Fight Club

In F. Scott Fitzgerald’s novel Tender is the Night, one
of the main characters – a rather two-dimensional member of the displaced
American intelligentsia in Europe after WWI – is challenged to an old-fashioned
duel by another character. Despite his terror, he goes through with it, and the
narrator says that this was "the first thing he ever did." When the
narrator meets the character again, he enjoys him more – feels that the
character is now someone better, whole. 

This scene shows that the themes brought up by David Fincher’s Fight
, themes also explored in the recent American
, are nothing new. When Brad Pitt’s Tyler Durden starts spouting off
his propaganda about the emasculation of the current male generation due to the
encroachment of offices, computers and IKEA, it’s the same incendiary speeches
that Hitler was tossing out decades ago, and Marx before that.

But as I said, American Beauty explored a similar theme –
though in a less male-centered format – and did it well. Fight Club could
also have done it well. Unfortunately, it doesn’t.

Stylistically, Fight Club is a "cool movie."

It’s got the neat angle shots, the weird metafictional scenes, the clever
subliminal flashes, and guys beating the living shit out of each other. But
there’s a difference between the cartoony violence of action films and the
brutal brutal violence depicted in Fight Club.

In some ways, this may be a good thing. I’ll never look at an action film the
same way again, knowing to what extreme that violence could be carried. That’s
one bit of social commentary that carries off well.

But plot-wise, Fight Club
is a confusing jumble of bizarre characters, unrealistic events, and dried-out
ideas. The plot is relatively simple; Ed Norton’s burned-out yuppie Jack (the
narrator of the story, whose name isn’t actually revealed until near the end of
the film) finds a way to bring significance to his tedious life: he begins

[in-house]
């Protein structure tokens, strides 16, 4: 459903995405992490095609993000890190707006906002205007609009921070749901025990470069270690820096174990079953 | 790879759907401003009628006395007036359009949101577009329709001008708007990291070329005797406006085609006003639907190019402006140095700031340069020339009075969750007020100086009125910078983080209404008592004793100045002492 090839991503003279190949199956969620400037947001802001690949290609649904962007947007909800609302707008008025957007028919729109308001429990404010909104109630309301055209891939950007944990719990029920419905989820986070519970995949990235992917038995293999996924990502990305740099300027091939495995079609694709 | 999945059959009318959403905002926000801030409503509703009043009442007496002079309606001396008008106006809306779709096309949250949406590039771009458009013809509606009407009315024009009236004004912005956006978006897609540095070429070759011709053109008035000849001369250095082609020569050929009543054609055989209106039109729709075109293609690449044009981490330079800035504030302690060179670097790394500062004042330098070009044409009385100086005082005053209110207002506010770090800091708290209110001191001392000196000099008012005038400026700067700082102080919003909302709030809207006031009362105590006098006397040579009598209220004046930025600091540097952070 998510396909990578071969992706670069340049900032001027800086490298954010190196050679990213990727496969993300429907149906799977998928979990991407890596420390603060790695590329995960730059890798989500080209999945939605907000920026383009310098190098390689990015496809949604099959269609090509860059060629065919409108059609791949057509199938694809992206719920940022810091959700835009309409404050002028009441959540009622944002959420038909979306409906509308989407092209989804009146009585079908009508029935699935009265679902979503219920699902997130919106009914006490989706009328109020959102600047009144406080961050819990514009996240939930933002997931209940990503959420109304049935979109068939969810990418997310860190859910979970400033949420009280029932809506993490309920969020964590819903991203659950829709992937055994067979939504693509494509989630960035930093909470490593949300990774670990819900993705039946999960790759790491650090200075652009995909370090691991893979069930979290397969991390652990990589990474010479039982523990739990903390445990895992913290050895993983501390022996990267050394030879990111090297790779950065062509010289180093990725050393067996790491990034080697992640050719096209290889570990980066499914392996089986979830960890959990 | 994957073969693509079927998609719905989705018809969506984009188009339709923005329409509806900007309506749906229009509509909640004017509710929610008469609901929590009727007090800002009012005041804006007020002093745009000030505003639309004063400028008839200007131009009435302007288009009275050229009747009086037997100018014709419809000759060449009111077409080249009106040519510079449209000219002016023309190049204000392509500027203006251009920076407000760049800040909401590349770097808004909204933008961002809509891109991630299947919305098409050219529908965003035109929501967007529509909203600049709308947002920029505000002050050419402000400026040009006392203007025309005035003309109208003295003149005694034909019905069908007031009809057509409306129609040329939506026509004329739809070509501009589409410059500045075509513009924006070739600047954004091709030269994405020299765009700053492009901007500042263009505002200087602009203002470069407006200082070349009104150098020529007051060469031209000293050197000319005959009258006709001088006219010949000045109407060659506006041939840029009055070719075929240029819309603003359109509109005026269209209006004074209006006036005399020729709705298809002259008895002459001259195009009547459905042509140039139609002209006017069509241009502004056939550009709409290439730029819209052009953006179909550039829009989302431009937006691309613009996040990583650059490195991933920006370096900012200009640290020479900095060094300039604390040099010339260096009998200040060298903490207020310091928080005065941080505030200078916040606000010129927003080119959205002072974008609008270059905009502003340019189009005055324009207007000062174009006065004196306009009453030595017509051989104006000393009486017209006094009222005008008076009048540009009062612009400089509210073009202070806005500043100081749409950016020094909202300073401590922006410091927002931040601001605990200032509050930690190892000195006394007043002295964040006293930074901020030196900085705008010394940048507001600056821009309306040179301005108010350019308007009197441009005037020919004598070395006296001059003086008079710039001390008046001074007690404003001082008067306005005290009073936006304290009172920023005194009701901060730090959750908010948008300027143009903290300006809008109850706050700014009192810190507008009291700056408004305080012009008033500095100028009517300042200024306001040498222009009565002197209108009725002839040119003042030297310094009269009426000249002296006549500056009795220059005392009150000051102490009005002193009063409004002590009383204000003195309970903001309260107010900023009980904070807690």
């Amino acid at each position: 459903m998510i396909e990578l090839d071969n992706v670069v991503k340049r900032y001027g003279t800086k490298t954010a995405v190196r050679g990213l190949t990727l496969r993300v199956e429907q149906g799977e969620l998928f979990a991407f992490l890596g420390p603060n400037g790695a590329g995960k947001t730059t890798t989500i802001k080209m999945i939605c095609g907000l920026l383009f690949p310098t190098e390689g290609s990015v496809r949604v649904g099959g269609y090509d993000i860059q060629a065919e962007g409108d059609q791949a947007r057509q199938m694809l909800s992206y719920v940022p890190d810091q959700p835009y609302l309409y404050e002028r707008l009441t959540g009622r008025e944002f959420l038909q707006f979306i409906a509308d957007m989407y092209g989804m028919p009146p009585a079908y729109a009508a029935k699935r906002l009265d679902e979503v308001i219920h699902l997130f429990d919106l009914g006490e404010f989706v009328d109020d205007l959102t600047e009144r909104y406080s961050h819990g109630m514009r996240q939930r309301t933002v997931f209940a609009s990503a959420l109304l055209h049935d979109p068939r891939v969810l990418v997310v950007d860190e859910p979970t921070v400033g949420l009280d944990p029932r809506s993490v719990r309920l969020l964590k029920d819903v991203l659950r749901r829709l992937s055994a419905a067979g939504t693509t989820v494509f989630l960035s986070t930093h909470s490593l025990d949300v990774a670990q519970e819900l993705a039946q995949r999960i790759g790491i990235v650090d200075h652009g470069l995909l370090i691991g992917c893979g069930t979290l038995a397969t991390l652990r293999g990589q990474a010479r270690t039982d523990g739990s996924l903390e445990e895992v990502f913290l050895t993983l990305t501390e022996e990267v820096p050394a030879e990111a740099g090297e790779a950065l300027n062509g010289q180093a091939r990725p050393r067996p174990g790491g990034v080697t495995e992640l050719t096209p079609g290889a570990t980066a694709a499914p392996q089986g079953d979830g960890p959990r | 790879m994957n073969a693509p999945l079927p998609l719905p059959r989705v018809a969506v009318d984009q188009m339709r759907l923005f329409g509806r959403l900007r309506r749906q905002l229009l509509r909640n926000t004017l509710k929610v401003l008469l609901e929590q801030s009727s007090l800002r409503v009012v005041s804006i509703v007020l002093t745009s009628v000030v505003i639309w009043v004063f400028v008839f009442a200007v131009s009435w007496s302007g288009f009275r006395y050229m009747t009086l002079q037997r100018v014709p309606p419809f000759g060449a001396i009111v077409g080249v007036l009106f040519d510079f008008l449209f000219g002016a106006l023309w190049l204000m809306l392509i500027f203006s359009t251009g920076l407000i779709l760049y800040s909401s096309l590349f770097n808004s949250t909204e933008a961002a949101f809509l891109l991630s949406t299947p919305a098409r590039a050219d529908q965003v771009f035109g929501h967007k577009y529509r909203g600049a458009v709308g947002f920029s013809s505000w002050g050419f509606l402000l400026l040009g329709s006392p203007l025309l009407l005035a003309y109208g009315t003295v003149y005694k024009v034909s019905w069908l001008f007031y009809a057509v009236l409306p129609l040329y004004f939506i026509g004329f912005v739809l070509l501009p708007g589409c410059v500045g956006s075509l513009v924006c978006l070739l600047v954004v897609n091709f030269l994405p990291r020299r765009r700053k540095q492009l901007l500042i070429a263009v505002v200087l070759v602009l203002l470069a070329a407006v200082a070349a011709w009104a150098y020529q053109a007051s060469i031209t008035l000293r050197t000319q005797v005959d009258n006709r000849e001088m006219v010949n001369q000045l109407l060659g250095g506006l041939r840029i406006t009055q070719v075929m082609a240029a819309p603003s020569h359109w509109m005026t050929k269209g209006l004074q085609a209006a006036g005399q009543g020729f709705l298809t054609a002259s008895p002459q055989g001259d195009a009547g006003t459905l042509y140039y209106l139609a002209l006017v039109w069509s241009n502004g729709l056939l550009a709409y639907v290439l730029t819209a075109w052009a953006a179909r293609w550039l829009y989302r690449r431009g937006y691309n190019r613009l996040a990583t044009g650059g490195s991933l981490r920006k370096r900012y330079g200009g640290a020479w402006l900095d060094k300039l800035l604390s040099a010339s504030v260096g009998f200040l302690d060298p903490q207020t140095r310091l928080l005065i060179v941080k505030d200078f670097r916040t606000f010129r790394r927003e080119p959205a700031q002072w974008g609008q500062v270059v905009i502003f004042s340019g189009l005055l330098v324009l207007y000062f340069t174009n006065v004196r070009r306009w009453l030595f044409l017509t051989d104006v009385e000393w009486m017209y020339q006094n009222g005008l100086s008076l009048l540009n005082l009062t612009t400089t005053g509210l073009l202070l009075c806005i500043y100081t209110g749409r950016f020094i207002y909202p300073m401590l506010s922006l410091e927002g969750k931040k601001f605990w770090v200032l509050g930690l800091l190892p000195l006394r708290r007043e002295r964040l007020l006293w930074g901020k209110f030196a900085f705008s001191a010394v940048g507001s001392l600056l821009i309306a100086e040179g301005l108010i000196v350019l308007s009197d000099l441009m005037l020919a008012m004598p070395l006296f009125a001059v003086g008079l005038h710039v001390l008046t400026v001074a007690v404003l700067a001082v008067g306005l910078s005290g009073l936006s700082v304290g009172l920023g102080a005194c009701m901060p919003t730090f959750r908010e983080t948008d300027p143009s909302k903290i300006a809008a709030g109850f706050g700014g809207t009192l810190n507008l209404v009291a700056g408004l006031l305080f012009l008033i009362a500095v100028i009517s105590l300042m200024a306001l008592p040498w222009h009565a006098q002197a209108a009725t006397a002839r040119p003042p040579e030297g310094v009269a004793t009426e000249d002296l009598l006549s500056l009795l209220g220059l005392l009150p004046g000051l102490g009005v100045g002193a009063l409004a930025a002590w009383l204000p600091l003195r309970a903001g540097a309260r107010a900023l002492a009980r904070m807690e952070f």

attending support groups for problems he doesn’t have. But when Marla, a fellow
pity-junkie, horns in on the narrator’s racket, he’s forced to find a new
addiction – and discovers it in Tyler Durden (Brad Pitt), a nutty, archetypal
hedonist who lives in a condemned house on the outskirts of the city’s
industrial park. Moving in with Durden after his apartment accidentally
explodes, the narrator and Durden take out their hatred for their condition by
forming the Fight Club – a group of guys who meet in the basement of a bar every
Saturday Night to beat each other up. 

The fights are something of
an issue. There’s a lot of punching, a lot of
crushing, and much, much too much of heads getting smacked into
concrete.  There’s really only three ways such a scene can be dealt with
when you’re watching it. You can pull yourself out of the movie and just
continually remind yourself that it’s only a movie, those people aren’t really

having their heads bashed into the ground; you can look away, as you would if
you were actually there; or perhaps you’re into that type of thing. If you are,
stay the hell away from me. As I said, I’ll never watch an action movie the same
way again. 

Fight Club‘s plot
also leaves something to be desired. The main problem is that it takes a sharp
left turn about three fourths of the way through the film; suddenly, all the
"angst in the internet age" themes are wiped clean and the plot
abruptly focuses entirely on character. And this isn’t one of those cool
"Sixth Sense" left turns. It’s more like one of those "Arlington
Road" left turns; it just doesn’t work, or at least not well, when you look
back at everything that has gone before. It’s almost like a different movie for
that last fourth.

Despite its flaws – which
I’ve more or less focused on here – Fight Club does have a few merits.
The first act of the film is excellent (basically until Durden shows up), and Ed
Norton, who did a great job in American History X, gives an excellent
performance here as well (though by the end of the film, Norton is playing
nearly the same character as X). I also think the film’s message – the
emotional estrangement of males in our society, or at least the threat of it –
is a valid one. But too often, the style takes over the content. And then
there’s the blood, the punching, the beating, the crashing thud of a skull on
concrete – as a friend of mine (who almost walked out on the movie) said,

"I don’t need those sounds, those images, in my head." I don’t think
anyone does.

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